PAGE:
Viruses and Unix

    November 7, 2005

I was in a meeting last week where a customer was exploring switching from a Unix platform to Windows.

Of course one thing mentioned in favor of the Unix platform was the lessened threat from viruses, but someone brought up the old “popularity” argument: if Unix were as popular as Windows, it would have just as many virus problems.

That’s just not true. I didn’t want to get into an argument at the table, but I did mention that basic OS flaws have a lot to do with Windows problems. The “popularity” proponent disagreed, stating that all operating systems have flaws.

Of course that’s true. But Windows has some problems that Unix doesn’t have. If that weren’t true, then why is Microsoft working to planning to change things in Vista?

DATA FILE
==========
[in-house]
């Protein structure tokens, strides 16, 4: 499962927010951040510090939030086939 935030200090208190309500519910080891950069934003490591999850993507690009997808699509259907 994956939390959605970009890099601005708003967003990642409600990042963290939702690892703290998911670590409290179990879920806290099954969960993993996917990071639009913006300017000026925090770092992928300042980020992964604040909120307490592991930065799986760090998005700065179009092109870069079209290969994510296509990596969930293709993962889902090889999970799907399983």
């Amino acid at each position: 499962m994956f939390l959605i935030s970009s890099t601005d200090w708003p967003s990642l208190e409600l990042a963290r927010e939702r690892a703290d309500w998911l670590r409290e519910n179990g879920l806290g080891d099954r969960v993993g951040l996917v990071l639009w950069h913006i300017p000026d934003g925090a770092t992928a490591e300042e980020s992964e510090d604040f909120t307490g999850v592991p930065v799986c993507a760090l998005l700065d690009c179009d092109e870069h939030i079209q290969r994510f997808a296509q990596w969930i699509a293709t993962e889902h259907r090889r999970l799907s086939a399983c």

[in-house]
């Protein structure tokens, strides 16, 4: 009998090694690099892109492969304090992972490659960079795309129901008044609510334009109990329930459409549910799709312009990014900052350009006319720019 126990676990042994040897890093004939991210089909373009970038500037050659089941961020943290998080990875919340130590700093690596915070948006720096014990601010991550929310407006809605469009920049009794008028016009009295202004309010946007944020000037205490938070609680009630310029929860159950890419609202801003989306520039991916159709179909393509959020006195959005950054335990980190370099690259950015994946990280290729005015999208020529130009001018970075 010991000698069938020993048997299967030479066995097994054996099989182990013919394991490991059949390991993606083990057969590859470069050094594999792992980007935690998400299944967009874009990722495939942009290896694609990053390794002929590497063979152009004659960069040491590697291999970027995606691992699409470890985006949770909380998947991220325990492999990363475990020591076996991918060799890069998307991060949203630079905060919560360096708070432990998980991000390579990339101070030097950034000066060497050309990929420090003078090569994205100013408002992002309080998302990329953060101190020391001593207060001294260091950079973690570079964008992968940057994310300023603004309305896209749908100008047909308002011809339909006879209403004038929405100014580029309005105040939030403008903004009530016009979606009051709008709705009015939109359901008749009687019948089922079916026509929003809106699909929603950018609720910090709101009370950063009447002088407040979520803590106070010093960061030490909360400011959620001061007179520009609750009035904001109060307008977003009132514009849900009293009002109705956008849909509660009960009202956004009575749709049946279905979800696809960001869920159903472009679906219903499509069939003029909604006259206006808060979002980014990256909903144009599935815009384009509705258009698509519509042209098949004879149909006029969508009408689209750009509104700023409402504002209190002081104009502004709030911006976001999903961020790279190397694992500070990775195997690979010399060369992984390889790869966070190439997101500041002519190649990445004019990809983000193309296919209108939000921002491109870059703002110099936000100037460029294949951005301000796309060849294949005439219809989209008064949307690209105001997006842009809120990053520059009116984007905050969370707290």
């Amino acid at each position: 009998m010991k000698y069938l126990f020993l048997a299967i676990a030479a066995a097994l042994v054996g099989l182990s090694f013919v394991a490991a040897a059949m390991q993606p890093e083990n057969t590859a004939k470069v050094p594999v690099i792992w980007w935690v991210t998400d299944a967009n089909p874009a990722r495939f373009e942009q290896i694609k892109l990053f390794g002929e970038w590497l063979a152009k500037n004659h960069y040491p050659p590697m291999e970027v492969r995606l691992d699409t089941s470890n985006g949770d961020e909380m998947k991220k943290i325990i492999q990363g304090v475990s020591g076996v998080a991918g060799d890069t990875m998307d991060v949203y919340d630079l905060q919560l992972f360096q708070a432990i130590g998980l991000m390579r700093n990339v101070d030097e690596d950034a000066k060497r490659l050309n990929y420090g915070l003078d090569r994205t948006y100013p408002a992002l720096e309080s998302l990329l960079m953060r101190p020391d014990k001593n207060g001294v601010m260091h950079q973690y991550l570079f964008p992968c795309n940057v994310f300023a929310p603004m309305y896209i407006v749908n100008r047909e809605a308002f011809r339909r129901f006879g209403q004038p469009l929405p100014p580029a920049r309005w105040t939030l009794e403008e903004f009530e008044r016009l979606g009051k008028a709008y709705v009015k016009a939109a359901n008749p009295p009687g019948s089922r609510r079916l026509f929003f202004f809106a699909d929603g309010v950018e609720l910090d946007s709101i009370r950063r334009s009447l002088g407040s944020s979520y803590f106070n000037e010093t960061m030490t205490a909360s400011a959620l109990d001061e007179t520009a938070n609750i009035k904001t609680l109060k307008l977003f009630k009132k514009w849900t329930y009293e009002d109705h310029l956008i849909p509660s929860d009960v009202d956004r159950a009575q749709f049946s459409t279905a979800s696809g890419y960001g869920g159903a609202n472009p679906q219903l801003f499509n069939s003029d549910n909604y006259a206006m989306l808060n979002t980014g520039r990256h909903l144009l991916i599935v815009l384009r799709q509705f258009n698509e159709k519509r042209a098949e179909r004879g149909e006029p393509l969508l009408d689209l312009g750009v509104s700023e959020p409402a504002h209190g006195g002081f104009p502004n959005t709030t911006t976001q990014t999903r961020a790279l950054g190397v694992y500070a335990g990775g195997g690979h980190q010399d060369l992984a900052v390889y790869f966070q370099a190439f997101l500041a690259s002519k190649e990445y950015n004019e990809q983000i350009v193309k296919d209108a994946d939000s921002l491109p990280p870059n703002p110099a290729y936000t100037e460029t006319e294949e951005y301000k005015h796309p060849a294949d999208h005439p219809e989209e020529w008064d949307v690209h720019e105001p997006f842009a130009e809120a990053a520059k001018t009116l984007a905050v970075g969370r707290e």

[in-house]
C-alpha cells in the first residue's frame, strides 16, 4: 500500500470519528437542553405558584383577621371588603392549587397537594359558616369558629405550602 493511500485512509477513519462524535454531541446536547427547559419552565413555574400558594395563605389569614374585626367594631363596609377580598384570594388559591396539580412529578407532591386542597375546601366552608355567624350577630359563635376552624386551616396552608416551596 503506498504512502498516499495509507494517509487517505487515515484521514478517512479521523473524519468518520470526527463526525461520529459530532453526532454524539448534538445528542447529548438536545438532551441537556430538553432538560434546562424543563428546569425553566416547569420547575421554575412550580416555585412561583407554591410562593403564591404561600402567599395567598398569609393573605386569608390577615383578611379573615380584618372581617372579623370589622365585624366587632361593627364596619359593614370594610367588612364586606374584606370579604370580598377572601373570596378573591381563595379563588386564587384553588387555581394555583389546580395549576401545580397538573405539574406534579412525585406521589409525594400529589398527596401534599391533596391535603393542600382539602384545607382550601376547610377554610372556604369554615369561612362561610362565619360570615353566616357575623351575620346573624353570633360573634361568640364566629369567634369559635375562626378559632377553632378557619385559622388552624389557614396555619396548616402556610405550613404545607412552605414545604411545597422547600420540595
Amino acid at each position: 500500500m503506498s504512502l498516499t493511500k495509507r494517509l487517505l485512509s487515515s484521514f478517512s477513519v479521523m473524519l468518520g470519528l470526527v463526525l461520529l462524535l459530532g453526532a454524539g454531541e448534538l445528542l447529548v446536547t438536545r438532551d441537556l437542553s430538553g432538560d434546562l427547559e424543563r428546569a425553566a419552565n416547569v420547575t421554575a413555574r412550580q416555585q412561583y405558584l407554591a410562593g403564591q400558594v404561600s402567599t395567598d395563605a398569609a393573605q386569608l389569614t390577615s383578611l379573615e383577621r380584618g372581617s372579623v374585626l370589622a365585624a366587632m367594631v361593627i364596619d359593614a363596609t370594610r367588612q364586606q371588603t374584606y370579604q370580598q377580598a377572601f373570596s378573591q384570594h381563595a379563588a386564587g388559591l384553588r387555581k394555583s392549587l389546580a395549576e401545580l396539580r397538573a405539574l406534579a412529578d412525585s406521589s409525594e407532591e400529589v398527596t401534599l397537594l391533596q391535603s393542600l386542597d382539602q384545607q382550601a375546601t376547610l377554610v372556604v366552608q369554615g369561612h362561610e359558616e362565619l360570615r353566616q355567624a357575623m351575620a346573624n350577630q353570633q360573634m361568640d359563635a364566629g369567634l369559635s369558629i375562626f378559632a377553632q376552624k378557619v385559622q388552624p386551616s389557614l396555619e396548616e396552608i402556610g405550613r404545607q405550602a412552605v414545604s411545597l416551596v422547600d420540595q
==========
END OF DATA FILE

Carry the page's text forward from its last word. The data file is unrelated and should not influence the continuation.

Unix and Linux don’t suffer from the basic stupidity of built in privilege problems. Privilege escalation exists in Unix and Linux, but it’s always a mistake, not a design decision as it has been with Windows. Windows made this mess on purpose because they wanted “ease of use” more than they wanted security.

That’s about to change, but as I’ve noted in the article referenced above, I think too many horses are already out of the barn: the Windows community will thwart these controls and do everything they can to continue having complete administrative power.

*Originally published at

A.P. Lawrence provides SCO Unix and Linux consulting services